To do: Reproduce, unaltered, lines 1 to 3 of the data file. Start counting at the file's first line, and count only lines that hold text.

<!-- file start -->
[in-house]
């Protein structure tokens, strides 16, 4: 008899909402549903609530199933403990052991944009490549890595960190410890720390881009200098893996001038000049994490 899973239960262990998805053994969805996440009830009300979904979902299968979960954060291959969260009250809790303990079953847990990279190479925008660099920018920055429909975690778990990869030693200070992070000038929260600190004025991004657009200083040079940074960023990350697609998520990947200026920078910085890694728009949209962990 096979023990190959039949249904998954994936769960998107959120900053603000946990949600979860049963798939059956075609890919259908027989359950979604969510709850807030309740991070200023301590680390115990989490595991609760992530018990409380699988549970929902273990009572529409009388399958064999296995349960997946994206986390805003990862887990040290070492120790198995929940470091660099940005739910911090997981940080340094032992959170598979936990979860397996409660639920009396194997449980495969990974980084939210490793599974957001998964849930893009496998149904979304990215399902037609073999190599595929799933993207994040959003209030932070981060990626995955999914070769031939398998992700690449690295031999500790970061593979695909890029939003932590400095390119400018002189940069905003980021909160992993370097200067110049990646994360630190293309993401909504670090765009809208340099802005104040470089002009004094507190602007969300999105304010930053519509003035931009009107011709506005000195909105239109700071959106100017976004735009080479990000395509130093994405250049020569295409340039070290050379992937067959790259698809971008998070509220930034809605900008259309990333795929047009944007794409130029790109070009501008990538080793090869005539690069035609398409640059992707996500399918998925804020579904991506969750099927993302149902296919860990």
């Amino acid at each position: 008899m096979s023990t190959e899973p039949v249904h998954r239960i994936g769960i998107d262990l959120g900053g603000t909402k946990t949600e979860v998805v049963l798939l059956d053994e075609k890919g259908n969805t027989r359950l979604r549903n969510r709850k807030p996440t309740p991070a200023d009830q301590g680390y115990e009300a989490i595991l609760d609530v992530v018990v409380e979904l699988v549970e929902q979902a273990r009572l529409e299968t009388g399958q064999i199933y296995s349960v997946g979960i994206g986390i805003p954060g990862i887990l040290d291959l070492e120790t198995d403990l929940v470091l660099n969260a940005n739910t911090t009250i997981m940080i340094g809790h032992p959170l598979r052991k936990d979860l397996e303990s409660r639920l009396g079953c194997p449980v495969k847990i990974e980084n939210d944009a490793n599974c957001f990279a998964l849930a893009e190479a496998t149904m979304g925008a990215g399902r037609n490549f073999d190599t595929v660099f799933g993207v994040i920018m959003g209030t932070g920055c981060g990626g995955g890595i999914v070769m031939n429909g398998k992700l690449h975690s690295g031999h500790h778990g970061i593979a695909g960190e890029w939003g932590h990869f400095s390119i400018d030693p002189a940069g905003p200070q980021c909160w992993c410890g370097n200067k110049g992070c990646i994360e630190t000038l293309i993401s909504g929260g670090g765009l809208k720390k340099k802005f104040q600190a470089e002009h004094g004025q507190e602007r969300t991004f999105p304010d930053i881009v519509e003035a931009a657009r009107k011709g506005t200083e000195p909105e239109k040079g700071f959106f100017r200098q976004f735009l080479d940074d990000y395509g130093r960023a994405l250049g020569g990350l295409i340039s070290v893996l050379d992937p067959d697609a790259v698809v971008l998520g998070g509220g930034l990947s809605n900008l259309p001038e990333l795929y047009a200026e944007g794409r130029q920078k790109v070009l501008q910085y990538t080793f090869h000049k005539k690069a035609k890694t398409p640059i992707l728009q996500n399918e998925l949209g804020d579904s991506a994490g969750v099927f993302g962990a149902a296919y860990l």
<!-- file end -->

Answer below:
[in-house]
């Protein structure tokens, strides 16, 4: 008899909402549903609530199933403990052991944009490549890595960190410890720390881009200098893996001038000049994490 899973239960262990998805053994969805996440009830009300979904979902299968979960954060291959969260009250809790303990079953847990990279190479925008660099920018920055429909975690778990990869030693200070992070000038929260600190004025991004657009200083040079940074960023990350697609998520990947200026920078910085890694728009949209962990 096979023990190959039949249904998954994936769960998107959120900053603000946990949600979860049963798939059956075609890919259908027989359950979604969510709850807030309740991070200023301590680390115990989490595991609760992530018990409380699988549970929902273990009572529409009388399958064999296995349960997946994206986390805003990862887990040290070492120790198995929940470091660099940005739910911090997981940080340094032992959170598979936990979860397996409660639920009396194997449980495969990974980084939210490793599974957001998964849930893009496998149904979304990215399902037609073999190599595929799933993207994040959003209030932070981060990626995955999914070769031939398998992700690449690295031999500790970061593979695909890029939003932590400095390119400018002189940069905003980021909160992993370097200067110049990646994360630190293309993401909504670090765009809208340099802005104040470089002009004094507190602007969300999105304010930053519509003035931009009107011709506005000195909105239109700071959106100017976004735009080479990000395509130093994405250049020569295409340039070290050379992937067959790259698809971008998070509220930034809605900008259309990333795929047009944007794409130029790109070009501008990538080793090869005539690069035609398409640059992707996500399918998925804020579904991506969750099927993302149902296919860990």
């Amino acid at each position: 008899m096979s023990t190959e899973p039949v249904h998954r239960i994936g769960i998107d262990l959120g900053g603000t909402k946990t949600e979860v998805v049963l798939l059956d053994e075609k890919g259908n969805t027989r359950l979604r549903n969510r709850k807030p996440t309740p991070a200023d009830q301590g680390y115990e009300a989490i595991l609760d609530v992530v018990v409380e979904l699988v549970e929902q979902a273990r009572l529409e299968t009388g399958q064999i199933y296995s349960v997946g979960i994206g986390i805003p954060g990862i887990l040290d291959l070492e120790t198995d403990l929940v470091l660099n969260a940005n739910t911090t009250i997981m940080i340094g809790h032992p959170l598979r052991k936990d979860l397996e303990s409660r639920l009396g079953c194997p449980v495969k847990i990974e980084n939210d944009a490793n599974c957001f990279a998964l849930a893009e190479a496998t149904m979304g925008a990215g399902r037609n490549f073999d190599t595929v660099f799933g993207v994040i920018m959003g209030t932070g920055c981060g990626g995955g890595i999914v070769m031939n429909g398998k992700l690449h975690s690295g031999h500790h778990g970061i593979a695909g960190e890029w939003g932590h990869f400095s390119i400018d030693p002189a940069g905003p200070q980021c909160w992993c410890g370097n200067k110049g992070c990646i994360e630190t000038l293309i993401s909504g929260g670090g765009l809208k720390k340099k802005f104040q600190a470089e002009h004094g004025q507190e602007r969300t991004f999105p304010d930053i881009v519509e003035a931009a657009r009107k011709g506005t200083e000195p909105e239109k040079g700071f959106f100017r200098q976004f735009l080479d940074d990000y395509g130093r960023a994405l250049g020569g990350l295409i340039s070290v893996l050379d992937p067959d697609a790259v698809v971008l998520g998070g509220g930034l990947s809605n900008l259309p001038e990333l795929y047009a200026e944007g794409r130029q920078k790109v070009l501008q910085y990538t080793f090869h000049k005539k690069a035609k890694t398409p640059i992707l728009q996500n399918e998925l949209g804020d579904s991506a994490g969750v099927f993302g962990a149902a296919y860990l």